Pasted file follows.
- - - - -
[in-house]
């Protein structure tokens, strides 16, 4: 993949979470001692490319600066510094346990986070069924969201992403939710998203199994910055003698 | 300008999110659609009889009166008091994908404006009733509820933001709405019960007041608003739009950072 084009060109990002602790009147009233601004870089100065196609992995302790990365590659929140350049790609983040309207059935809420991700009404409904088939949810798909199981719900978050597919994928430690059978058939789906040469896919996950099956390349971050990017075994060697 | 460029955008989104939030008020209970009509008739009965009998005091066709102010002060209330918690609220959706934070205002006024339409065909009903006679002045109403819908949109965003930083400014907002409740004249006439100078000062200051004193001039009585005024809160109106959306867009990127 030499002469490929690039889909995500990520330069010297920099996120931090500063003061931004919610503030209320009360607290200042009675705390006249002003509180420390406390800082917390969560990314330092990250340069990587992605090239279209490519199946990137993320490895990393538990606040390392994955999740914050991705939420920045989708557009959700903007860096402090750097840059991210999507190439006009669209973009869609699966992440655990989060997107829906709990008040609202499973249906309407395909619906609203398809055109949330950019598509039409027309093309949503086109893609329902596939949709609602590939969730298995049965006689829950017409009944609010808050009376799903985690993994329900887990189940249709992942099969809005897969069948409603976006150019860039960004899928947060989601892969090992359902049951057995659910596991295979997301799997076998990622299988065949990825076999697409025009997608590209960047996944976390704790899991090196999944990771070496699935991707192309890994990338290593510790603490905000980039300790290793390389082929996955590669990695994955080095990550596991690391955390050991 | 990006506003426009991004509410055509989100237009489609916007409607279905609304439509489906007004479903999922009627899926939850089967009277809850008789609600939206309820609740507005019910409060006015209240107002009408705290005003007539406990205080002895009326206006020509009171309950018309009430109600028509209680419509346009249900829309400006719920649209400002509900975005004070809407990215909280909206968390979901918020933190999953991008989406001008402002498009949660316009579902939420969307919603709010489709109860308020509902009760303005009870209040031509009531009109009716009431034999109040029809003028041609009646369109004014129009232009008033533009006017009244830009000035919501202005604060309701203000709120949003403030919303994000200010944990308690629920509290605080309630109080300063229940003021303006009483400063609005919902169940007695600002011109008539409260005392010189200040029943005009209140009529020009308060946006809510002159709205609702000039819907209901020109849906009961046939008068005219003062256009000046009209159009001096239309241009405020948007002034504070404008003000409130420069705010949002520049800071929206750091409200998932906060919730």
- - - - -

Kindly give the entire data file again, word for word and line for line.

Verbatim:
[in-house]
């Protein structure tokens, strides 16, 4: 993949979470001692490319600066510094346990986070069924969201992403939710998203199994910055003698 | 300008999110659609009889009166008091994908404006009733509820933001709405019960007041608003739009950072 084009060109990002602790009147009233601004870089100065196609992995302790990365590659929140350049790609983040309207059935809420991700009404409904088939949810798909199981719900978050597919994928430690059978058939789906040469896919996950099956390349971050990017075994060697 | 460029955008989104939030008020209970009509008739009965009998005091066709102010002060209330918690609220959706934070205002006024339409065909009903006679002045109403819908949109965003930083400014907002409740004249006439100078000062200051004193001039009585005024809160109106959306867009990127 030499002469490929690039889909995500990520330069010297920099996120931090500063003061931004919610503030209320009360607290200042009675705390006249002003509180420390406390800082917390969560990314330092990250340069990587992605090239279209490519199946990137993320490895990393538990606040390392994955999740914050991705939420920045989708557009959700903007860096402090750097840059991210999507190439006009669209973009869609699966992440655990989060997107829906709990008040609202499973249906309407395909619906609203398809055109949330950019598509039409027309093309949503086109893609329902596939949709609602590939969730298995049965006689829950017409009944609010808050009376799903985690993994329900887990189940249709992942099969809005897969069948409603976006150019860039960004899928947060989601892969090992359902049951057995659910596991295979997301799997076998990622299988065949990825076999697409025009997608590209960047996944976390704790899991090196999944990771070496699935991707192309890994990338290593510790603490905000980039300790290793390389082929996955590669990695994955080095990550596991690391955390050991 | 990006506003426009991004509410055509989100237009489609916007409607279905609304439509489906007004479903999922009627899926939850089967009277809850008789609600939206309820609740507005019910409060006015209240107002009408705290005003007539406990205080002895009326206006020509009171309950018309009430109600028509209680419509346009249900829309400006719920649209400002509900975005004070809407990215909280909206968390979901918020933190999953991008989406001008402002498009949660316009579902939420969307919603709010489709109860308020509902009760303005009870209040031509009531009109009716009431034999109040029809003028041609009646369109004014129009232009008033533009006017009244830009000035919501202005604060309701203000709120949003403030919303994000200010944990308690629920509290605080309630109080300063229940003021303006009483400063609005919902169940007695600002011109008539409260005392010189200040029943005009209140009529020009308060946006809510002159709205609702000039819907209901020109849906009961046939008068005219003062256009000046009209159009001096239309241009405020948007002034504070404008003000409130420069705010949002520049800071929206750091409200998932906060919730």